I’d love to write a guest post on various ways to avoid waste from a wedding if you’re interested! (Just shoot me an email if so!)

  13. My now husband and I did not have an official zero waste wedding, but we did want to keep it as "green" as possible. Instead of renting glass ware, we had friends and family save jars. Mason jars, pickle jars, pasta sauce, etc. We used these as glasses for drinks and had them displayed on a table when the guests first came in explaining they would need to choose one glass and keep it for the night and they could then take them home. Only tip for this, that we should have thought of was to have your bartenders have a measuring shot glass for mixed drinks. We used friends of my moms to bartend, so having all different size and shaped glasses made a lot of the drinks stronger than they needed to be!!

    I also saved up clear white wine bottles from the bar I was working at and used these as decorative water pitchers. Glued some lace around the body of the bottle and voila!

    A friend of mine took a lot of the glassware for her wedding and the rest people took home for personal use.

    As for favors, I don’t think they’re super necessary. We gave Forget Me Not flower seeds. My mom, sisters and I made small Muslin bags to hold the seeds which could be planted along with the seeds. We had a little note on them saying to "forget us not" with our wedding date included.

    Have fun planning and even more fun on your wedding day šŸ™‚

    1. Great tip! Yes, we have to hire a bartender for the reception so alcohol can be served on premises. Hopefully they’d be a skillful at measuring. We’re just keeping to wine and beer though!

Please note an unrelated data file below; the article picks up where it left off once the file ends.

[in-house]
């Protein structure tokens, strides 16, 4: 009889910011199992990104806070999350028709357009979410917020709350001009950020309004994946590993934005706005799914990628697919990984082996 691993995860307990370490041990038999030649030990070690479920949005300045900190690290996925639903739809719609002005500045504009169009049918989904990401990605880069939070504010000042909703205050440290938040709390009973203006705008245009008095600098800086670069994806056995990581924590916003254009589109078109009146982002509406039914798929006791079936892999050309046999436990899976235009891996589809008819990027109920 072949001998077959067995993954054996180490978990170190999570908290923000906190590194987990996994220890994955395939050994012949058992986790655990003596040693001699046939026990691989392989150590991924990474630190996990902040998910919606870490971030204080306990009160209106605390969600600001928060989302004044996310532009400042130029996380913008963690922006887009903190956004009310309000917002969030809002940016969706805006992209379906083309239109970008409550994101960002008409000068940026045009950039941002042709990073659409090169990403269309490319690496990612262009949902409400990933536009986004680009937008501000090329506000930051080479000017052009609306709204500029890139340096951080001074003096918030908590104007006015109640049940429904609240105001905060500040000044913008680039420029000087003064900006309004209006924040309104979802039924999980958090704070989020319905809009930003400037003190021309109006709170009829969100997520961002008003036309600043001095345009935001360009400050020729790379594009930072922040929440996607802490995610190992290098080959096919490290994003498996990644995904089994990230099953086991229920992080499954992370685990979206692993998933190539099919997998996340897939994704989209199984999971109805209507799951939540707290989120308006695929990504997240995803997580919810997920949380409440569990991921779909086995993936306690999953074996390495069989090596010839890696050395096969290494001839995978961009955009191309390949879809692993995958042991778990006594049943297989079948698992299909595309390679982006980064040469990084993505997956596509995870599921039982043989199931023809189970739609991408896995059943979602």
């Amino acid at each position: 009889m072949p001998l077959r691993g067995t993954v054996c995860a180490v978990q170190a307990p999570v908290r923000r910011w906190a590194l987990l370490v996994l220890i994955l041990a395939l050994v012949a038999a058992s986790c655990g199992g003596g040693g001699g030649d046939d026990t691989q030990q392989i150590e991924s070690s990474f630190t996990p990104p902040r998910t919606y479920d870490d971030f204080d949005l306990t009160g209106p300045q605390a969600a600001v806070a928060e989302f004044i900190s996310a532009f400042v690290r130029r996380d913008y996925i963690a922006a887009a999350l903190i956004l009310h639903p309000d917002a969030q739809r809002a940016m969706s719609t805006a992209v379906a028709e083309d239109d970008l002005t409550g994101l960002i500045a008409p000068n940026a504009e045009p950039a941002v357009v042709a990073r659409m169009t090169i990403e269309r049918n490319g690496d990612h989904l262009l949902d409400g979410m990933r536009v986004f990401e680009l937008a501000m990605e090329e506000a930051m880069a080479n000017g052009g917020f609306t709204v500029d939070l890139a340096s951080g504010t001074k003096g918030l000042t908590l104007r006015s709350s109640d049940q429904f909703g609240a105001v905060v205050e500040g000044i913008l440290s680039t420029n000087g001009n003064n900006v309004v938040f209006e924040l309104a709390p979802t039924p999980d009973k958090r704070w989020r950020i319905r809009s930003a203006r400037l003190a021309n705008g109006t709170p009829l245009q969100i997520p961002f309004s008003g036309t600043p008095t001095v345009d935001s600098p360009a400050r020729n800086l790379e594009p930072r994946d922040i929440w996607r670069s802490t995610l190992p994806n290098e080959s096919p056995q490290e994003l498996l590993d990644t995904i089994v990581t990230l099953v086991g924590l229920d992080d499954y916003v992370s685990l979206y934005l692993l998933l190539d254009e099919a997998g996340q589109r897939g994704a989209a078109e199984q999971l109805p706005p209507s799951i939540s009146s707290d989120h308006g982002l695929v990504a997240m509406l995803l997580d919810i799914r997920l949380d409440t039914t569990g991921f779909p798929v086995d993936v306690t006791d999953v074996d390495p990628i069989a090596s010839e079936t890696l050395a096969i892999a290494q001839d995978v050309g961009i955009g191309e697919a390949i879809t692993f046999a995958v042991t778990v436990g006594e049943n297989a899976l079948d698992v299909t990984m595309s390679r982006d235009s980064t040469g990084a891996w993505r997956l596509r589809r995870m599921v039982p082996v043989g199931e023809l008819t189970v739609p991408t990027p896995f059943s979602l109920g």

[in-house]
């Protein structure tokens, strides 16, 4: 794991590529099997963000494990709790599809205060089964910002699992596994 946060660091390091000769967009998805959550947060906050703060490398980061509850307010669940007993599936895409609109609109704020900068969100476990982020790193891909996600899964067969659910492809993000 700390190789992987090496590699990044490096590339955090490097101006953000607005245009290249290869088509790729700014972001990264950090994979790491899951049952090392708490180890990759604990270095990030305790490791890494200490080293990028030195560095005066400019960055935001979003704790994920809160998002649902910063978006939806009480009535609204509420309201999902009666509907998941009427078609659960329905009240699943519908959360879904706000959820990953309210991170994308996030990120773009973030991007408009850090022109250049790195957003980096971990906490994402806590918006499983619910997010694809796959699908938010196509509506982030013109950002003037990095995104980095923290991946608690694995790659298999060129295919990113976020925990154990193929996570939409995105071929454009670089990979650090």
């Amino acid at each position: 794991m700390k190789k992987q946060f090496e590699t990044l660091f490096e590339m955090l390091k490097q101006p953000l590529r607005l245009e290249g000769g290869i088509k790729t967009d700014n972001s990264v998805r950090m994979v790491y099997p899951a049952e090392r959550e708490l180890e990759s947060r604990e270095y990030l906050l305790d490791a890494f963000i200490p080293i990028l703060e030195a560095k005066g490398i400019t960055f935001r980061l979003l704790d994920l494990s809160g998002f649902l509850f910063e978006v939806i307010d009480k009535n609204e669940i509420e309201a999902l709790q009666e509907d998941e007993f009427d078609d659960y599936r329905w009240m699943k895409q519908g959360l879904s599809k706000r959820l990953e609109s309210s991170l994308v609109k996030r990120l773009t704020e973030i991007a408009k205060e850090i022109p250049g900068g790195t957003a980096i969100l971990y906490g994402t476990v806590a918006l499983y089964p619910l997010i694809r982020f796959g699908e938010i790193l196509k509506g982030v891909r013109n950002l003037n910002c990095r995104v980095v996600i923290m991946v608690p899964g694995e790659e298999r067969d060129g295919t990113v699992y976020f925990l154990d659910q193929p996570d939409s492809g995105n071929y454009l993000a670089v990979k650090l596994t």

1. Maybe have some lemonade or soda too, if anyone doesn’t drink. I went to a wedding that only had bottled water as a non-alcoholic drink! (I don’t drink, and I was also 6 months pregnant.)

  14. My favor wedding favor ever was a mason jar of canned pears the couple had prepared together. The lid had a paper label that said "A perfect pair" along with their names and wedding date. The pears were delicious and the jar is now used to store spices.

  15. I didn’t know about zero waste when I had my wedding. But my main tips aren’t about ZW. Make sure you get to eat and enjoy the party! We had a line (for greeting guests) and I didn’t get to actually enjoy my reception. Make sure to wash hands before eating/cutting the cake! We forgot and I got really sick on our honeymoon. And I didn’t do favors either. Happy wedding planning!

  16. I tried to be conscientious about how much waste was produced in my small (45 person) backyard wedding last summer. It was in Oakland, CA, where fortunately there is municipal composting. (you might considered hosting your wedding outside at a regional park in a nearby area that has composting!).We got bamboo cups/plates/utensils and they could all be thrown into the compost bins after people were finished using them.